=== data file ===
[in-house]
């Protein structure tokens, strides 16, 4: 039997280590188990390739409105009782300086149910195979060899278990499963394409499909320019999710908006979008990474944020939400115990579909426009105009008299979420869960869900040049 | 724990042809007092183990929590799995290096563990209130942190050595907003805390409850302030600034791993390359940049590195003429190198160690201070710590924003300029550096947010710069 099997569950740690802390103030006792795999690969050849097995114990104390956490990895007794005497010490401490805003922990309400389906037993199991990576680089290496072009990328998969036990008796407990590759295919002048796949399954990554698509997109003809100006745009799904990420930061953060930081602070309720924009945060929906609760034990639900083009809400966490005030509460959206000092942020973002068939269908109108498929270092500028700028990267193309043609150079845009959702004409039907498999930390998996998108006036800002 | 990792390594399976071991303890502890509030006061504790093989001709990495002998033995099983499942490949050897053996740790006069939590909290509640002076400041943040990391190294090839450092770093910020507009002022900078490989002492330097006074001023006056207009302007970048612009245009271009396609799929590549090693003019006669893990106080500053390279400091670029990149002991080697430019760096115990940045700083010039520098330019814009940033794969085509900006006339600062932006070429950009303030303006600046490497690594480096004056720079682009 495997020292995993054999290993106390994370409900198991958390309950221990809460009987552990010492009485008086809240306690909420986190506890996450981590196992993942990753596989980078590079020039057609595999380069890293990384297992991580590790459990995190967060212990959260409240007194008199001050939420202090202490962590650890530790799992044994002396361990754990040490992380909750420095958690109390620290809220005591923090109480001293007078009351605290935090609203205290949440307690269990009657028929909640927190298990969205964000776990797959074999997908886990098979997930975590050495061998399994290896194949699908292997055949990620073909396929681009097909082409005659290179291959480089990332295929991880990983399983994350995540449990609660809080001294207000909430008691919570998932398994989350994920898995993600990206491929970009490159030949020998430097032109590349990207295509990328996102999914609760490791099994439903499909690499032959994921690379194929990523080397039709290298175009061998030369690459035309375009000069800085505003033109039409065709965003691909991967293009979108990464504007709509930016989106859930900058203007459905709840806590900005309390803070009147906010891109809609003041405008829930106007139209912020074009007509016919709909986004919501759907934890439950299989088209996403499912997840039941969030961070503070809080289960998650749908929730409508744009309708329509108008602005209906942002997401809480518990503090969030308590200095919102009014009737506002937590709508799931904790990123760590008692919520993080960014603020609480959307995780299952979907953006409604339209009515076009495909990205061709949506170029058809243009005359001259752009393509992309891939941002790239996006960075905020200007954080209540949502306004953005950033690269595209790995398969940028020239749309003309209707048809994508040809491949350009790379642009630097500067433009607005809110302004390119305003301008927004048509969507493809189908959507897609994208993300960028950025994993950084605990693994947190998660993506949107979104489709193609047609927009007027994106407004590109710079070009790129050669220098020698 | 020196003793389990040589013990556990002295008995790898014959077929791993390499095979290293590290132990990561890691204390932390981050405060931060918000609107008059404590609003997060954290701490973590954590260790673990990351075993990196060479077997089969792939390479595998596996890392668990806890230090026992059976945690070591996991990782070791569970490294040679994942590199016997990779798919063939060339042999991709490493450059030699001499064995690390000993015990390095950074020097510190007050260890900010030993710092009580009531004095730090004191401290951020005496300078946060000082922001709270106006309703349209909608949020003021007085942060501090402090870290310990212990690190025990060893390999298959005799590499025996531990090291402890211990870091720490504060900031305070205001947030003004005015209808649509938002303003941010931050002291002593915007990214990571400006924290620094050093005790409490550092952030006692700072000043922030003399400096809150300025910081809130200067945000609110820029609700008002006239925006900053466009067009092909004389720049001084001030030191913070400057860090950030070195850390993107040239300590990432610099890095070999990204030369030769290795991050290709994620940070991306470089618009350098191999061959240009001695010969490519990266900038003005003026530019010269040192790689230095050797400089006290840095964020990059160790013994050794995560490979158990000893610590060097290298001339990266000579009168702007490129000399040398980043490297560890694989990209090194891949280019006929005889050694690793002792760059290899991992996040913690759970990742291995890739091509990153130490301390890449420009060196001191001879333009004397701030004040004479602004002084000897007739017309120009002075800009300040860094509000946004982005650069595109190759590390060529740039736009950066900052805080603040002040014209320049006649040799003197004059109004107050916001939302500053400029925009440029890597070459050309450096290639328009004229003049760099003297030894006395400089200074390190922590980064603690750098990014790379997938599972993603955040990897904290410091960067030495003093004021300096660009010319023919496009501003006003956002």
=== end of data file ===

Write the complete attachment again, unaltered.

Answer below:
[in-house]
């Protein structure tokens, strides 16, 4: 039997280590188990390739409105009782300086149910195979060899278990499963394409499909320019999710908006979008990474944020939400115990579909426009105009008299979420869960869900040049 | 724990042809007092183990929590799995290096563990209130942190050595907003805390409850302030600034791993390359940049590195003429190198160690201070710590924003300029550096947010710069 099997569950740690802390103030006792795999690969050849097995114990104390956490990895007794005497010490401490805003922990309400389906037993199991990576680089290496072009990328998969036990008796407990590759295919002048796949399954990554698509997109003809100006745009799904990420930061953060930081602070309720924009945060929906609760034990639900083009809400966490005030509460959206000092942020973002068939269908109108498929270092500028700028990267193309043609150079845009959702004409039907498999930390998996998108006036800002 | 990792390594399976071991303890502890509030006061504790093989001709990495002998033995099983499942490949050897053996740790006069939590909290509640002076400041943040990391190294090839450092770093910020507009002022900078490989002492330097006074001023006056207009302007970048612009245009271009396609799929590549090693003019006669893990106080500053390279400091670029990149002991080697430019760096115990940045700083010039520098330019814009940033794969085509900006006339600062932006070429950009303030303006600046490497690594480096004056720079682009 495997020292995993054999290993106390994370409900198991958390309950221990809460009987552990010492009485008086809240306690909420986190506890996450981590196992993942990753596989980078590079020039057609595999380069890293990384297992991580590790459990995190967060212990959260409240007194008199001050939420202090202490962590650890530790799992044994002396361990754990040490992380909750420095958690109390620290809220005591923090109480001293007078009351605290935090609203205290949440307690269990009657028929909640927190298990969205964000776990797959074999997908886990098979997930975590050495061998399994290896194949699908292997055949990620073909396929681009097909082409005659290179291959480089990332295929991880990983399983994350995540449990609660809080001294207000909430008691919570998932398994989350994920898995993600990206491929970009490159030949020998430097032109590349990207295509990328996102999914609760490791099994439903499909690499032959994921690379194929990523080397039709290298175009061998030369690459035309375009000069800085505003033109039409065709965003691909991967293009979108990464504007709509930016989106859930900058203007459905709840806590900005309390803070009147906010891109809609003041405008829930106007139209912020074009007509016919709909986004919501759907934890439950299989088209996403499912997840039941969030961070503070809080289960998650749908929730409508744009309708329509108008602005209906942002997401809480518990503090969030308590200095919102009014009737506002937590709508799931904790990123760590008692919520993080960014603020609480959307995780299952979907953006409604339209009515076009495909990205061709949506170029058809243009005359001259752009393509992309891939941002790239996006960075905020200007954080209540949502306004953005950033690269595209790995398969940028020239749309003309209707048809994508040809491949350009790379642009630097500067433009607005809110302004390119305003301008927004048509969507493809189908959507897609994208993300960028950025994993950084605990693994947190998660993506949107979104489709193609047609927009007027994106407004590109710079070009790129050669220098020698 | 020196003793389990040589013990556990002295008995790898014959077929791993390499095979290293590290132990990561890691204390932390981050405060931060918000609107008059404590609003997060954290701490973590954590260790673990990351075993990196060479077997089969792939390479595998596996890392668990806890230090026992059976945690070591996991990782070791569970490294040679994942590199016997990779798919063939060339042999991709490493450059030699001499064995690390000993015990390095950074020097510190007050260890900010030993710092009580009531004095730090004191401290951020005496300078946060000082922001709270106006309703349209909608949020003021007085942060501090402090870290310990212990690190025990060893390999298959005799590499025996531990090291402890211990870091720490504060900031305070205001947030003004005015209808649509938002303003941010931050002291002593915007990214990571400006924290620094050093005790409490550092952030006692700072000043922030003399400096809150300025910081809130200067945000609110820029609700008002006239925006900053466009067009092909004389720049001084001030030191913070400057860090950030070195850390993107040239300590990432610099890095070999990204030369030769290795991050290709994620940070991306470089618009350098191999061959240009001695010969490519990266900038003005003026530019010269040192790689230095050797400089006290840095964020990059160790013994050794995560490979158990000893610590060097290298001339990266000579009168702007490129000399040398980043490297560890694989990209090194891949280019006929005889050694690793002792760059290899991992996040913690759970990742291995890739091509990153130490301390890449420009060196001191001879333009004397701030004040004479602004002084000897007739017309120009002075800009300040860094509000946004982005650069595109190759590390060529740039736009950066900052805080603040002040014209320049006649040799003197004059109004107050916001939302500053400029925009440029890597070459050309450096290639328009004229003049760099003297030894006395400089200074390190922590980064603690750098990014790379997938599972993603955040990897904290410091960067030495003093004021300096660009010319023919496009501003006003956002």